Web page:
The emotional responses caused by climate change can be harnessed to promote advocacy and social action. The immediate and personal impact of climate change is more powerful in motivating pro-environmental behaviour than abstract analysis. The psychology of global warming is a growing area of research, and a task force on the interface between psychology and global climate change has been established to address the challenges.
But from which end of the telescope should mental health/global warming be viewed? The counter-argument would be that it is a belief in global warming that is a mental disorder – of the mass psychotic variety. The evidence is there.
Catastrophising the ordinary
One of the key features of mass psychosis is the tendency to catastrophize ordinary events. Small environmental problems are portrayed as global crises. This is often seen in the way that environmental issues are framed in the media. Local-scale problems like droughts or wildfires are presented as global crises, creating a sense of panic and urgency.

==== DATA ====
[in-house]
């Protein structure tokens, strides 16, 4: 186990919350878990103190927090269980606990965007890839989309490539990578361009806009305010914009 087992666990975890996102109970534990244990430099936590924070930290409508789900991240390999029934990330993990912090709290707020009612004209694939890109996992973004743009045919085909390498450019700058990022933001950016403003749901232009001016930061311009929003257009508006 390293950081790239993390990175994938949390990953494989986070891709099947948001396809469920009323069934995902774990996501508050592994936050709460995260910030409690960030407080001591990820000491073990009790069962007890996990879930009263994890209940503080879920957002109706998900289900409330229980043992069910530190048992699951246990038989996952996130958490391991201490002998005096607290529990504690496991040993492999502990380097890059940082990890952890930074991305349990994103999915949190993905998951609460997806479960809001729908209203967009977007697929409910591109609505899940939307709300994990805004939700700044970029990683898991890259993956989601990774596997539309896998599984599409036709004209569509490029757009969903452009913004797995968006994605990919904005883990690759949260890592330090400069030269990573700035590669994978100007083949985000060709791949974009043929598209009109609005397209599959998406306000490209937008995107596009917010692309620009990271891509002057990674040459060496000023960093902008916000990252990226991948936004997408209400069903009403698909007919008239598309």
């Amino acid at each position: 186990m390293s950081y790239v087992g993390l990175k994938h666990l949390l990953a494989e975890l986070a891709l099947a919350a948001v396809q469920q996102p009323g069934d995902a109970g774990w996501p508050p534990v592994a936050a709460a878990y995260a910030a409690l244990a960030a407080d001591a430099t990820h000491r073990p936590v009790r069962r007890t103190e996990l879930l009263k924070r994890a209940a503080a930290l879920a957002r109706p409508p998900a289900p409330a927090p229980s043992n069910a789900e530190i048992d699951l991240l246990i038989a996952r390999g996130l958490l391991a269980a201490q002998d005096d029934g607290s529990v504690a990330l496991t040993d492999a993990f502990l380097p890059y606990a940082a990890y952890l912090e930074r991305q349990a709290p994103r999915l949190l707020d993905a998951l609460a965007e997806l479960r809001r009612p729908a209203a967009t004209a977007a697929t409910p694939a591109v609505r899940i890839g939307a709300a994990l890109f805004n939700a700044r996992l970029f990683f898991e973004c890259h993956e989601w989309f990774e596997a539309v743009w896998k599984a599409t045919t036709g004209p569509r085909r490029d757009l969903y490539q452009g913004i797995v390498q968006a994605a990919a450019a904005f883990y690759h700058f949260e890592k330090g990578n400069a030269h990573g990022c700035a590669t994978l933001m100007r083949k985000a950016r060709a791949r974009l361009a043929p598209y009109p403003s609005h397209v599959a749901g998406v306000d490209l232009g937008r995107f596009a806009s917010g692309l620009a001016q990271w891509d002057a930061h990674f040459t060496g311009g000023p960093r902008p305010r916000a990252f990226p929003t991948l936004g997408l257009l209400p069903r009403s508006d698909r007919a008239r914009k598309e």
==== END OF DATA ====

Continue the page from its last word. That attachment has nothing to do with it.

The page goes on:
Are these events catastrophes or are they ordinary events that are catastrophised? Last summer we had the worst (and wettest) drought for 400 years during which it kept on raining. As for the much-repeated phrase ‘month’s rainfall in a day,’ it is not uncommon. Entire dry months have always had less rain than a showery afternoon. The monsoon season in Pakistan is now reported not as an annual event but as a catastrophic and unprecedented one-off. Likewise, tornados in the US during the tornado season.
While it is important to address environmental problems, the tendency to exaggerate their impact can lead to irrational decision-making. For example, the commitment to extreme measures such as reducing emissions of carbon dioxide to an impossible and irrelevant Net Zero. These kinds of solutions are not only impractical but harmful.
One of the most insidious effects of mass psychosis is the way it stigmatizes dissenters. When a particular belief becomes a cultural norm, those who question it may be ostracized or even punished. This can lead to a culture of conformity where independent thought is discouraged.
In the case of global warming, those who question the mainstream narrative are often labelled as “deniers” or “sceptics.” This creates a culture of fear where people may be hesitant to express their true opinions. It also makes it more difficult to have a rational discussion about the issue. Fear sells and fear of being pejoratized intimidates potential dissenters, even Mr A.I. Bot takes a less than even-handed view of the unconvinced: